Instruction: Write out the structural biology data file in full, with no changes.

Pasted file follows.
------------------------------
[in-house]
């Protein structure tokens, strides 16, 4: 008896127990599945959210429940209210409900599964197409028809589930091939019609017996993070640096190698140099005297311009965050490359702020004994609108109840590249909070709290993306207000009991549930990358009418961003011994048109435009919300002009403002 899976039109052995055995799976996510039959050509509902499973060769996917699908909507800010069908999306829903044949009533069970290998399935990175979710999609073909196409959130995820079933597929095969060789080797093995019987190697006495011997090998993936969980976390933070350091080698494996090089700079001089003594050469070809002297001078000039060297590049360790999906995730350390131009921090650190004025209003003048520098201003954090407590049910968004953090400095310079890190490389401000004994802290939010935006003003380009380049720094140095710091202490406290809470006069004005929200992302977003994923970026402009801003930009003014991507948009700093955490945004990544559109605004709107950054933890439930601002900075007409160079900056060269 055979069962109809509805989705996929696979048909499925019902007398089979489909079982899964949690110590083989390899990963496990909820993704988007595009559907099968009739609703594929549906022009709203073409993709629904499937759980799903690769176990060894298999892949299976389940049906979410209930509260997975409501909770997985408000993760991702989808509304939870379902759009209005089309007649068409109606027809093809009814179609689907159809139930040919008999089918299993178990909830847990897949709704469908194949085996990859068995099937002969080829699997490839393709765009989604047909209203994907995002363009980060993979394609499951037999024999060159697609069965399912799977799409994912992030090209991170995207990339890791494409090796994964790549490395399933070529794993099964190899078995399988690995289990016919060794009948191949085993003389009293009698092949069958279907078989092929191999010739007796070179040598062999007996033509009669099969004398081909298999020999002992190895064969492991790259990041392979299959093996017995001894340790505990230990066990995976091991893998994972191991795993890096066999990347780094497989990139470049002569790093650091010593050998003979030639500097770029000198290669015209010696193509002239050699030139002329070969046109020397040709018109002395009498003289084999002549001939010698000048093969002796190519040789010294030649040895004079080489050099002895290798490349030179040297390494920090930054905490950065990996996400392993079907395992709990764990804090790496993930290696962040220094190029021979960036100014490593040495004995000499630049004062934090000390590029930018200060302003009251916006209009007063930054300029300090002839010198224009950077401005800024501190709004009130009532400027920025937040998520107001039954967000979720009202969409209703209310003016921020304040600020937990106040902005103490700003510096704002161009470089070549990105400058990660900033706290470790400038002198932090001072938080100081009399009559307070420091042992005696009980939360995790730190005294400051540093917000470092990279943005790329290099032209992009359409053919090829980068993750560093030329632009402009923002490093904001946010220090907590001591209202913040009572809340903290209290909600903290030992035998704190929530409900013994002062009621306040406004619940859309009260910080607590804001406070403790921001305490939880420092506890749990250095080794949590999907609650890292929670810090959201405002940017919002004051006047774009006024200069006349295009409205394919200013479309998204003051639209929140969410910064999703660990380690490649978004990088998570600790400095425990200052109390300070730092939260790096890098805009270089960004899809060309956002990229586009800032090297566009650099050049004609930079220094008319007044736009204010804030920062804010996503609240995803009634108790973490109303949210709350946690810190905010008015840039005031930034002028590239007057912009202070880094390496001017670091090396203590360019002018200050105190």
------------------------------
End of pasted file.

[in-house]
């Protein structure tokens, strides 16, 4: 008896127990599945959210429940209210409900599964197409028809589930091939019609017996993070640096190698140099005297311009965050490359702020004994609108109840590249909070709290993306207000009991549930990358009418961003011994048109435009919300002009403002 899976039109052995055995799976996510039959050509509902499973060769996917699908909507800010069908999306829903044949009533069970290998399935990175979710999609073909196409959130995820079933597929095969060789080797093995019987190697006495011997090998993936969980976390933070350091080698494996090089700079001089003594050469070809002297001078000039060297590049360790999906995730350390131009921090650190004025209003003048520098201003954090407590049910968004953090400095310079890190490389401000004994802290939010935006003003380009380049720094140095710091202490406290809470006069004005929200992302977003994923970026402009801003930009003014991507948009700093955490945004990544559109605004709107950054933890439930601002900075007409160079900056060269 055979069962109809509805989705996929696979048909499925019902007398089979489909079982899964949690110590083989390899990963496990909820993704988007595009559907099968009739609703594929549906022009709203073409993709629904499937759980799903690769176990060894298999892949299976389940049906979410209930509260997975409501909770997985408000993760991702989808509304939870379902759009209005089309007649068409109606027809093809009814179609689907159809139930040919008999089918299993178990909830847990897949709704469908194949085996990859068995099937002969080829699997490839393709765009989604047909209203994907995002363009980060993979394609499951037999024999060159697609069965399912799977799409994912992030090209991170995207990339890791494409090796994964790549490395399933070529794993099964190899078995399988690995289990016919060794009948191949085993003389009293009698092949069958279907078989092929191999010739007796070179040598062999007996033509009669099969004398081909298999020999002992190895064969492991790259990041392979299959093996017995001894340790505990230990066990995976091991893998994972191991795993890096066999990347780094497989990139470049002569790093650091010593050998003979030639500097770029000198290669015209010696193509002239050699030139002329070969046109020397040709018109002395009498003289084999002549001939010698000048093969002796190519040789010294030649040895004079080489050099002895290798490349030179040297390494920090930054905490950065990996996400392993079907395992709990764990804090790496993930290696962040220094190029021979960036100014490593040495004995000499630049004062934090000390590029930018200060302003009251916006209009007063930054300029300090002839010198224009950077401005800024501190709004009130009532400027920025937040998520107001039954967000979720009202969409209703209310003016921020304040600020937990106040902005103490700003510096704002161009470089070549990105400058990660900033706290470790400038002198932090001072938080100081009399009559307070420091042992005696009980939360995790730190005294400051540093917000470092990279943005790329290099032209992009359409053919090829980068993750560093030329632009402009923002490093904001946010220090907590001591209202913040009572809340903290209290909600903290030992035998704190929530409900013994002062009621306040406004619940859309009260910080607590804001406070403790921001305490939880420092506890749990250095080794949590999907609650890292929670810090959201405002940017919002004051006047774009006024200069006349295009409205394919200013479309998204003051639209929140969410910064999703660990380690490649978004990088998570600790400095425990200052109390300070730092939260790096890098805009270089960004899809060309956002990229586009800032090297566009650099050049004609930079220094008319007044736009204010804030920062804010996503609240995803009634108790973490109303949210709350946690810190905010008015840039005031930034002028590239007057912009202070880094390496001017670091090396203590360019002018200050105190």